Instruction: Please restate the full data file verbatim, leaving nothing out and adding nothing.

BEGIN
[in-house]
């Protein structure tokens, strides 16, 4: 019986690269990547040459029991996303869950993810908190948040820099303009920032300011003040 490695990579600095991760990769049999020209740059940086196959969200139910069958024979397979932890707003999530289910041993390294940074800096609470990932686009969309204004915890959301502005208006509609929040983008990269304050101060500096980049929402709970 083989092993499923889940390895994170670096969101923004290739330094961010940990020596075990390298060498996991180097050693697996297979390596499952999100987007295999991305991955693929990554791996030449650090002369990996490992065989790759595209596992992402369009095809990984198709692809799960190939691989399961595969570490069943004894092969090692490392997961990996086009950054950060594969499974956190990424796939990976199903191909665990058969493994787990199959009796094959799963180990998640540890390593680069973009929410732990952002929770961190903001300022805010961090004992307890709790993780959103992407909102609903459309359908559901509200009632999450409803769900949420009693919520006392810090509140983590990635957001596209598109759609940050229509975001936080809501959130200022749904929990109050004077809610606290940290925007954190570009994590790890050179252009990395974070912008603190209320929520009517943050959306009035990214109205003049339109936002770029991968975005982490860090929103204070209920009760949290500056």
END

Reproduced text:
[in-house]
């Protein structure tokens, strides 16, 4: 019986690269990547040459029991996303869950993810908190948040820099303009920032300011003040 490695990579600095991760990769049999020209740059940086196959969200139910069958024979397979932890707003999530289910041993390294940074800096609470990932686009969309204004915890959301502005208006509609929040983008990269304050101060500096980049929402709970 083989092993499923889940390895994170670096969101923004290739330094961010940990020596075990390298060498996991180097050693697996297979390596499952999100987007295999991305991955693929990554791996030449650090002369990996490992065989790759595209596992992402369009095809990984198709692809799960190939691989399961595969570490069943004894092969090692490392997961990996086009950054950060594969499974956190990424796939990976199903191909665990058969493994787990199959009796094959799963180990998640540890390593680069973009929410732990952002929770961190903001300022805010961090004992307890709790993780959103992407909102609903459309359908559901509200009632999450409803769900949420009693919520006392810090509140983590990635957001596209598109759609940050229509975001936080809501959130200022749904929990109050004077809610606290940290925007954190570009994590790890050179252009990395974070912008603190209320929520009517943050959306009035990214109205003049339109936002770029991968975005982490860090929103204070209920009760949290500056």